The new Supreme Court term

Since I’m in Washington for law school, I’m going to do my best over the coming weeks to watch oral argument in front of the Supreme Court. The Court doesn’t sit during the summer months, when most people are here for tourism or when I was here working summer jobs, so not too many people have the opportunity to get to see oral argument. Seating in the Court is incredibly limited, especially to the general public, so getting a seat often requires standing in line from about 5 am on the day of argument. I’m going to do it at least once, though.

Also, today, Sunday, Oct 2, is the date of the Red Mass, the traditional service on the Sunday before the opening of the Supreme Court term, attended by (most of) the justices and many other politicians, sometimes even the president. It’s also just a normal Sunday morning mass, open to the public.

So, with the Court opening for argument on Monday, I thought I’d just summarize some of what I’ve gathered that the Court is facing this Term and my own take on how they are likely to come out on the issues. It seems to be a very active and diverse list of cases that have much more importance on big matters of public debate than the past few terms have had.

1. The justices are being asked to decide the constitutionality of the individual mandate of the Affordable Care Act. Essentially everyone with a stake in the game just wants the Court to decide, since everyone knows it will come to that anyway. Instead of deciding on the merits of the case, however, the Court could decide on a procedural issue: the Court could say that the plaintiff lacks standing to sue, basically since no one has been harmed by the fee imposed if you don’t buy health insurance since it hasn’t gone into effect yet. Our justice system (usually) requires that parties come to a court with an actual injury, not merely the threat or knowledge of one. On the merits, though, my bet is on the Court upholding the law in its entirety as a proper exercise of Congress’ ability to use any “necessary and proper’ means to regulate activities that substantially impact interstate commerce (i.e. the nation’s health care system). Justice Kennedy’s opinion will likely become law here; he will likely write the opinion for whichever side he comes down on. But I see him upholding the law. It may also be possible to get Roberts or another justice to uphold it. We’ll have to see. One other side note: so, does this mean that Congress could require everyone to eat three pieces of broccoli every day? In theory, yes. But besides the impossibility of actually enforcing such a law, that law would be so uncommonly stupid and such an onerous burden on the people that the solution would be a political one: elect new Congresspeople and a new President to repeal the law. A political solution, not a judicial one, is the best option here.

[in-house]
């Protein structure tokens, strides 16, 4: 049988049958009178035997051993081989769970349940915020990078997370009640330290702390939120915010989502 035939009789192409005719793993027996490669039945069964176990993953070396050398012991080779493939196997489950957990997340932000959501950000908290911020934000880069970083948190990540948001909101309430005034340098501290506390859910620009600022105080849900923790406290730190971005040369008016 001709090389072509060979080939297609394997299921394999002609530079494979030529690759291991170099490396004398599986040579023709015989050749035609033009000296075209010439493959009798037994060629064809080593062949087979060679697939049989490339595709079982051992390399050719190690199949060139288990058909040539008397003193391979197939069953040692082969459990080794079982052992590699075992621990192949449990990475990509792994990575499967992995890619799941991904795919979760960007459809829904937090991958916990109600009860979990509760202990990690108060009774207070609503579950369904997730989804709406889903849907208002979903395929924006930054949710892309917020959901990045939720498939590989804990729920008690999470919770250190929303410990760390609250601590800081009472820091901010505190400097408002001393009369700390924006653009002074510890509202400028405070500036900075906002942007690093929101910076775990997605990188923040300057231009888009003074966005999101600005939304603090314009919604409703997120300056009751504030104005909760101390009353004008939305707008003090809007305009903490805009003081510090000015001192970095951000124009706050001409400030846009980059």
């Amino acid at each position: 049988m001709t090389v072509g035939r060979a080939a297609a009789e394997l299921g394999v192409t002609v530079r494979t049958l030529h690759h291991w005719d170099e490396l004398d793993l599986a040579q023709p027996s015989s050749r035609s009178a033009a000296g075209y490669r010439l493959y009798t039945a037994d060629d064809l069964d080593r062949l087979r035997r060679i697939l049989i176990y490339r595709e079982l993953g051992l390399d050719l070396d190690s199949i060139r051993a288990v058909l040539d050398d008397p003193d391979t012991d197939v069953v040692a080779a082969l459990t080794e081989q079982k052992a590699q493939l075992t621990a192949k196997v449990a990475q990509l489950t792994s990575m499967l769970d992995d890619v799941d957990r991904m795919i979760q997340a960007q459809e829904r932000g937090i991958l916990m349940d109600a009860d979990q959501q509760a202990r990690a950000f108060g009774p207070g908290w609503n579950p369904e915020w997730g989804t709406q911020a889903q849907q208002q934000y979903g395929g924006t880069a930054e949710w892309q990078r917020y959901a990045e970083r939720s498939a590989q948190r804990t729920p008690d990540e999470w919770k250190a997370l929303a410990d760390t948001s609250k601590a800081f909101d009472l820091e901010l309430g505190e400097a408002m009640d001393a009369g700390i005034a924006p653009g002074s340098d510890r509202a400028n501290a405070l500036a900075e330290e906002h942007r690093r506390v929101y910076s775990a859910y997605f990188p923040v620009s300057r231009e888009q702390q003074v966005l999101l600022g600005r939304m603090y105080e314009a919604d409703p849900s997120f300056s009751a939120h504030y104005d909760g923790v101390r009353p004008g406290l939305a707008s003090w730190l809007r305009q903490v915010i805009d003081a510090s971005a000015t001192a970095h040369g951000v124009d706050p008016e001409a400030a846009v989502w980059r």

[I’ll be shorter from there.]

2. The Court will examine the ability of states to enforce strict immigration laws and whether this conflicts with the Constitutional principle of federalism by preempting an inherently federal realm of control: immigration. My instinct is that the Court will lean toward keeping immigration policy and enforcement at a federal level.

3. The Court will look at a new affirmative action case from the University of Texas, where officials take into account a student’s race to try to make the student body more reflective of the state’s population. Justice O’Connor was the critical vote last time for affirmative action in college admissions (but against hard quotas), so we’re not sure how the Court will come out here.